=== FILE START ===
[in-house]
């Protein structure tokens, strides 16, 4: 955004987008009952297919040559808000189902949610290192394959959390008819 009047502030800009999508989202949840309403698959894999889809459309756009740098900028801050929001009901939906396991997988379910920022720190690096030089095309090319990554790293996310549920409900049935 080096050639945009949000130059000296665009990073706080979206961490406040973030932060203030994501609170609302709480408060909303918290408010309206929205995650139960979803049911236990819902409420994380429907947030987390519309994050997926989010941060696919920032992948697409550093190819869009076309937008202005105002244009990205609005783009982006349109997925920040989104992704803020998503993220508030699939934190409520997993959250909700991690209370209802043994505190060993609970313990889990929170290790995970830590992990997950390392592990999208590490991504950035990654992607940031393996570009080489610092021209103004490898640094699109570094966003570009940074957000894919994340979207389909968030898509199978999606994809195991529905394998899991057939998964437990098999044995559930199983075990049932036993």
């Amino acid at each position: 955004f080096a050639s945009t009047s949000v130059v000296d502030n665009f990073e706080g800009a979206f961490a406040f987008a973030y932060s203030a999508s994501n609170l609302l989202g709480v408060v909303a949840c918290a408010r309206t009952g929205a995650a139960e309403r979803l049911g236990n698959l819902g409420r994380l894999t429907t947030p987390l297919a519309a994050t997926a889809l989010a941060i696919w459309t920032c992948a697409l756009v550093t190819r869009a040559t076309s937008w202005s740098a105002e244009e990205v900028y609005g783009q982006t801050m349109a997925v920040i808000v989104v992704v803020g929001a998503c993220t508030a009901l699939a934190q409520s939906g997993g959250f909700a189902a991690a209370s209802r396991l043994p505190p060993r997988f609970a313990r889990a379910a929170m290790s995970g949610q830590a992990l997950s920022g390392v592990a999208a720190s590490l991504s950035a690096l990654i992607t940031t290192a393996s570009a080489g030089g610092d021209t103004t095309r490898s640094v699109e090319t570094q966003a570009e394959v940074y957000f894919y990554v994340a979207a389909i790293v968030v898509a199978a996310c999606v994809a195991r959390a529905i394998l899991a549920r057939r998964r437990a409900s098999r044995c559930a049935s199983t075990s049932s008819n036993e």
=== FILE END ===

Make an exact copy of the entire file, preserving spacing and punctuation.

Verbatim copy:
[in-house]
């Protein structure tokens, strides 16, 4: 955004987008009952297919040559808000189902949610290192394959959390008819 009047502030800009999508989202949840309403698959894999889809459309756009740098900028801050929001009901939906396991997988379910920022720190690096030089095309090319990554790293996310549920409900049935 080096050639945009949000130059000296665009990073706080979206961490406040973030932060203030994501609170609302709480408060909303918290408010309206929205995650139960979803049911236990819902409420994380429907947030987390519309994050997926989010941060696919920032992948697409550093190819869009076309937008202005105002244009990205609005783009982006349109997925920040989104992704803020998503993220508030699939934190409520997993959250909700991690209370209802043994505190060993609970313990889990929170290790995970830590992990997950390392592990999208590490991504950035990654992607940031393996570009080489610092021209103004490898640094699109570094966003570009940074957000894919994340979207389909968030898509199978999606994809195991529905394998899991057939998964437990098999044995559930199983075990049932036993």
């Amino acid at each position: 955004f080096a050639s945009t009047s949000v130059v000296d502030n665009f990073e706080g800009a979206f961490a406040f987008a973030y932060s203030a999508s994501n609170l609302l989202g709480v408060v909303a949840c918290a408010r309206t009952g929205a995650a139960e309403r979803l049911g236990n698959l819902g409420r994380l894999t429907t947030p987390l297919a519309a994050t997926a889809l989010a941060i696919w459309t920032c992948a697409l756009v550093t190819r869009a040559t076309s937008w202005s740098a105002e244009e990205v900028y609005g783009q982006t801050m349109a997925v920040i808000v989104v992704v803020g929001a998503c993220t508030a009901l699939a934190q409520s939906g997993g959250f909700a189902a991690a209370s209802r396991l043994p505190p060993r997988f609970a313990r889990a379910a929170m290790s995970g949610q830590a992990l997950s920022g390392v592990a999208a720190s590490l991504s950035a690096l990654i992607t940031t290192a393996s570009a080489g030089g610092d021209t103004t095309r490898s640094v699109e090319t570094q966003a570009e394959v940074y957000f894919y990554v994340a979207a389909i790293v968030v898509a199978a996310c999606v994809a195991r959390a529905i394998l899991a549920r057939r998964r437990a409900s098999r044995c559930a049935s199983t075990s049932s008819n036993e």